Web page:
With Global Yields Stuck, Look To Profit From Currency AppreciationJanuary 9th, 2013 by Marc Prosser
Going From An Idea To Making An Investment
The idea phase: We all have moments of inspiration where something strikes us as odd or unusual. Recently, I was looking at the yield on 10 year government bonds from around the world and noticed how similar the yields were on several of the world’ most developed economies. Of the G-7 nations (the world’s 7 most developed economies), 5 of them have yields that are within a half a percent of 2%. The exceptions are Japan (JGB) of 0.83% on its 10 year bond and Italy with a yield of 4.26%.
To see a list of high yielding CDs go here.
Yields of 5 Developed Nation’s 10 Year Government Bonds
|Country and Bonds Name||Yield|
|Canadian Government Bonds||1.94%|
Which is the best investment choice?
There are going to be three components to the total return when investing in these bonds: interest payments, price movement in value of the bonds, and currency movement. Let’s dive into each of these:
Interest Payments: With the possible exception of German Bunds with yields about ½ a percent less than the rest, the yields are so close that I consider them all about equal.
Price movements: When interest rates move higher, bonds lose value. However, we usually are referring to US Treasury rates when we say “interest rates”. Interest rates for one country can move up or down without it impacting another. However, all the countries being considered are dealing with a global economic slowdown and are keeping short-term rates very low to stimulate their economies. With short-term rates so close to zero, there is little room for countries to lower their rate. There is only one country which has been talking about the need to raise rates in the next couple years: Canada.
Currency Movements: As I live in the United States, I measure my returns in US dollars. If I buy a bond denominated in a foreign currency (that pay its principal and interest in that currency), my returns will be directly impacted by currency movements. If I buy Canadian bonds and the US dollar loses value against the Canadian dollar , I will make money directly in proportion to the currency move.
Is there a country whose currency I believe might increase in value against the United States? Yes, I am bullish the Canadian Dollar.
Why am I bullish on the Canadian Dollar?
- The Canadian economy as measured by the unemployment rate at 7.1% is recovering much faster than the United States.
- Government spending is under control. Canada is running a modest annual deficit of 1.5% of GDP versus 6-7% for United States. On top of having more spending discipline, Canada has a lower relative debt than the United States, when compared to the size of its economy. The debt to GDP ratio for Canada is 85% versus 103%.
- Canada’s central bank is likely to be the first to start raising interest rates, making it more attractive to hold Canadian debt.
In short, Canada has a responsible government, a recovering economy (although sluggish GDP growth), and a central bank which is more conservative than the rest of the developed world. I would much rather hold Canadian government debt than US Treasuries because of the chance for currency appreciation. However, the fact that interest rates might rise in Canada is a double edge sword. While good for the currency, its bad for the future value of its bonds. To minimize the potential loss in value to due to higher interest rates, I would want to own shorter-term Canadian Bonds. So, I have my investment idea.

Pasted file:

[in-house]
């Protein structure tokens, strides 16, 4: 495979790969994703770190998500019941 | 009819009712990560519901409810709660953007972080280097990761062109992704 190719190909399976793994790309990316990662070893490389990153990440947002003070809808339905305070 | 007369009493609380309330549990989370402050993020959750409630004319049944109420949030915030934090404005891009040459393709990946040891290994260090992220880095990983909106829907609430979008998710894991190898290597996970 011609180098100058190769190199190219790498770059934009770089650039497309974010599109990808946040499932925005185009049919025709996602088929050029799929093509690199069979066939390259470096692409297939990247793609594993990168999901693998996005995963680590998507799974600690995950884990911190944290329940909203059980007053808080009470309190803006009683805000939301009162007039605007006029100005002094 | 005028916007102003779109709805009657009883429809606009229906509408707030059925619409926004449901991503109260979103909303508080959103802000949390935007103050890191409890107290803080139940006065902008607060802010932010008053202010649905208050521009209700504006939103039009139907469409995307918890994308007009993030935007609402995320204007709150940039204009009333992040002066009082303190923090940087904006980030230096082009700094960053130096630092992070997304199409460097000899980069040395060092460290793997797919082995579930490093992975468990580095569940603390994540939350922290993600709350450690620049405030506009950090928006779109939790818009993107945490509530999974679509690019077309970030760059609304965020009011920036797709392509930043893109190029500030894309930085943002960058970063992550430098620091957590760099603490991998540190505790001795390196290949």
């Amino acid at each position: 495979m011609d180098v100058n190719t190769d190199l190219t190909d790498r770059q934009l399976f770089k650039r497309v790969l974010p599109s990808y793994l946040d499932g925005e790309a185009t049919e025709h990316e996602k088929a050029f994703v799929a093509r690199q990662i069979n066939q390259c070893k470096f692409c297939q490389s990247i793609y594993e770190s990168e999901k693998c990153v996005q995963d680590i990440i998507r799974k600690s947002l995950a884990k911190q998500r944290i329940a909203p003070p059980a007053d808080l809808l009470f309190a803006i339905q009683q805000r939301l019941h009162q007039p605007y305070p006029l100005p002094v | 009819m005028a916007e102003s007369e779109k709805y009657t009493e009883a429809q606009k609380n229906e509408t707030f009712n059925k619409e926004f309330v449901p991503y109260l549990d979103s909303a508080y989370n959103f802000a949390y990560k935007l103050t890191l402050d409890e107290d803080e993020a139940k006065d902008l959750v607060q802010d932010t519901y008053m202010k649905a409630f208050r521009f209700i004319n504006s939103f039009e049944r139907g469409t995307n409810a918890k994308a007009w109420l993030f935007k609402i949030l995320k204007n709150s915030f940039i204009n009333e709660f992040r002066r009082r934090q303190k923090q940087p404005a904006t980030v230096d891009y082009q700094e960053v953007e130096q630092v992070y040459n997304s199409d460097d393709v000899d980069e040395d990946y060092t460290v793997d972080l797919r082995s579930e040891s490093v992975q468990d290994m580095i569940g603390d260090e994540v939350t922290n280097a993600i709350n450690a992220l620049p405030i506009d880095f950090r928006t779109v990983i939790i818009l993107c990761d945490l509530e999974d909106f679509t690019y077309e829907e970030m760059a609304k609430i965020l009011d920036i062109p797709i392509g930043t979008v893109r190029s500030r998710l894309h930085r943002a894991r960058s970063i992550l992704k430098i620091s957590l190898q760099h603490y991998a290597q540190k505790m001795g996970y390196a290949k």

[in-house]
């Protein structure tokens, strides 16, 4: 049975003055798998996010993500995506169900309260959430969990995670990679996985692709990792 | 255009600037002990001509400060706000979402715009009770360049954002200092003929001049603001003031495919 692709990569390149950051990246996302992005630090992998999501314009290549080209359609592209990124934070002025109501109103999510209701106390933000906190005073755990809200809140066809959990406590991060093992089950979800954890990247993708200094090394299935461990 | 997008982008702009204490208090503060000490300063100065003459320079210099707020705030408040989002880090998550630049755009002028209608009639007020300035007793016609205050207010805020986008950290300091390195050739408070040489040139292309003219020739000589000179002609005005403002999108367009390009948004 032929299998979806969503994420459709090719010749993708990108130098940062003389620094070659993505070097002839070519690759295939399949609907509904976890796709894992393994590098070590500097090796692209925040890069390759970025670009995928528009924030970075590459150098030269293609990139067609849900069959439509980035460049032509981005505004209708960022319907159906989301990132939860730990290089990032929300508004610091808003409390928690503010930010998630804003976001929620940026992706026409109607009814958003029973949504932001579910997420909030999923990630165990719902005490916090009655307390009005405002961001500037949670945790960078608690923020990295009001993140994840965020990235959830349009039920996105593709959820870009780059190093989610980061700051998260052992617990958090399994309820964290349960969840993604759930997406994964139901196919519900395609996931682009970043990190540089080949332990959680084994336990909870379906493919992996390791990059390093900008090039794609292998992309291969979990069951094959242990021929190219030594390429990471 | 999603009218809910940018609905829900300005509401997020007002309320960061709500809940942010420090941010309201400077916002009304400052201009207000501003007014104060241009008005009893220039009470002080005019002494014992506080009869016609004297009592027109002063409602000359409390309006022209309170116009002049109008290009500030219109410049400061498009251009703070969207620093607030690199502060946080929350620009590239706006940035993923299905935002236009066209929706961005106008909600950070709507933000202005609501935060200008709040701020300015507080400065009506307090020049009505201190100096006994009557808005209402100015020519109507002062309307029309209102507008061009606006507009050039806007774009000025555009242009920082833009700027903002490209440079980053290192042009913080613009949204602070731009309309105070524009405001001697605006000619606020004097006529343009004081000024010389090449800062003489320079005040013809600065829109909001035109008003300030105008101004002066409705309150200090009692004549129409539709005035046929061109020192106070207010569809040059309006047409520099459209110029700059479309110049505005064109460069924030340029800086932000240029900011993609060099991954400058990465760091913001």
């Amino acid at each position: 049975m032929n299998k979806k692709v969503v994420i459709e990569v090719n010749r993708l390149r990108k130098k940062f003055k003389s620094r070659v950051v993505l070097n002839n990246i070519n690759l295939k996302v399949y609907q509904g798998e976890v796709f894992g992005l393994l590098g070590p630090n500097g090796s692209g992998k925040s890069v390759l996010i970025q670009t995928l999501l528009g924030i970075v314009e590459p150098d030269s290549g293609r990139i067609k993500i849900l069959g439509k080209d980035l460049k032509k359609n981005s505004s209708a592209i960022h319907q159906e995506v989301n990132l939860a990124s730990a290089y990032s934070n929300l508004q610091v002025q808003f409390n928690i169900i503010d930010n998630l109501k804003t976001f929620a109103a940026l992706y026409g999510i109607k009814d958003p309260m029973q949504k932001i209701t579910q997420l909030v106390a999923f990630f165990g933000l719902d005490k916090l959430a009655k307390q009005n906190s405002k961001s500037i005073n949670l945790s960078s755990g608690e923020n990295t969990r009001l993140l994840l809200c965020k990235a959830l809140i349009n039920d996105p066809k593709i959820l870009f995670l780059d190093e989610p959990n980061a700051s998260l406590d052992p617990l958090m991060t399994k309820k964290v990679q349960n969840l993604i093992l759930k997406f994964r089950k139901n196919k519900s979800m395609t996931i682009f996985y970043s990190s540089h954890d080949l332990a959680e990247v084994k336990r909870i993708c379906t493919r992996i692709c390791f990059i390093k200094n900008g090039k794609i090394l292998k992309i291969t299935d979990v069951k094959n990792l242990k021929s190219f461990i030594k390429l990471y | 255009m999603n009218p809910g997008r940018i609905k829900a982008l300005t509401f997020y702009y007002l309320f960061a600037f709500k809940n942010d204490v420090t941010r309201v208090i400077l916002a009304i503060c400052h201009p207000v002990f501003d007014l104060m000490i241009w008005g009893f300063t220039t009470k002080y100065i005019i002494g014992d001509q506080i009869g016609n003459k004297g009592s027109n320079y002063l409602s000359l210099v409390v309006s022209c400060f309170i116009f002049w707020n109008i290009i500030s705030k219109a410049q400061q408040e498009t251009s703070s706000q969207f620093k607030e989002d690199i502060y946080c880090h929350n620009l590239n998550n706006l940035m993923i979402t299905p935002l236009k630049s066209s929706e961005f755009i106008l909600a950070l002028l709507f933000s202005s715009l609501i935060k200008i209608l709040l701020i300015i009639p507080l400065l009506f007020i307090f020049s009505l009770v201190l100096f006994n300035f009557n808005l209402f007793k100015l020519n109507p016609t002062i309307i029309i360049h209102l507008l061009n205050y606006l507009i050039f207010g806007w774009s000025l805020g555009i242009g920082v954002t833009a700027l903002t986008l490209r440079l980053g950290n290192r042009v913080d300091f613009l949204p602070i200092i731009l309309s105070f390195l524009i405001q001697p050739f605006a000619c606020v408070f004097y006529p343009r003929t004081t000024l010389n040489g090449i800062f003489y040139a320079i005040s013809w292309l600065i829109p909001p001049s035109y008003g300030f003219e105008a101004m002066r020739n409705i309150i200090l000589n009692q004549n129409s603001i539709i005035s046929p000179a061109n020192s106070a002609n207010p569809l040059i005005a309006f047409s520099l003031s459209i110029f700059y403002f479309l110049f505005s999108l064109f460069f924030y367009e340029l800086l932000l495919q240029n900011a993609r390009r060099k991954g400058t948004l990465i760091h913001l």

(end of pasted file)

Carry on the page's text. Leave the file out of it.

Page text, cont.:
Where does this investment idea fit within a bond portfolio?
An investment portfolio is more than just a bunch of good ideas. You can have a bunch of great investment ideas and a terrible portfolio. Why? Because certain types of assets tend to move together. As there are always unforeseen events, its a good idea to put one’s money in multiple assets and try limit one’s exposure to a variety of risks. In the case of adding Canadian bonds to one’s portfolio, one would not want to be loading up one’s portfolio with too many bonds or too many assets with exposure to foreign currency.
Does one’s portfolio have too many bonds?
Learn Bond’s believes that a portfolio should be about 40% in bonds. Will adding short-term Canadian bond’s push one’s portfolio over 40% mark? If so, one might want to reduce another type of bond holdings. As Canadian bonds are very safe (in terms of default risk), one might look to reduce holdings of similarly safe bonds like US government bonds or agency mortgage backed securities. One way this can be done is by reducing one’s holding of core bond funds.
Does one’s portfolio have too much exposure to foreign currency
Learn Bond’s believes no more than 50% of one’s portfolio should be invested in non-foreign dollar assets. However, the 50% should not be in one investment or one area of the world. For a very targeted investment in one currency, I would say a good rule of thumb is about 15% maximum investment, no matter how good one’s investment idea. One should always consider how the investment will affect, one’s overall portfolio.
So far, we have an investment idea – buy short-term Canadian bonds and limit one’s exposure to under 15% of one’s portfolio. But how exactly should one make the investment?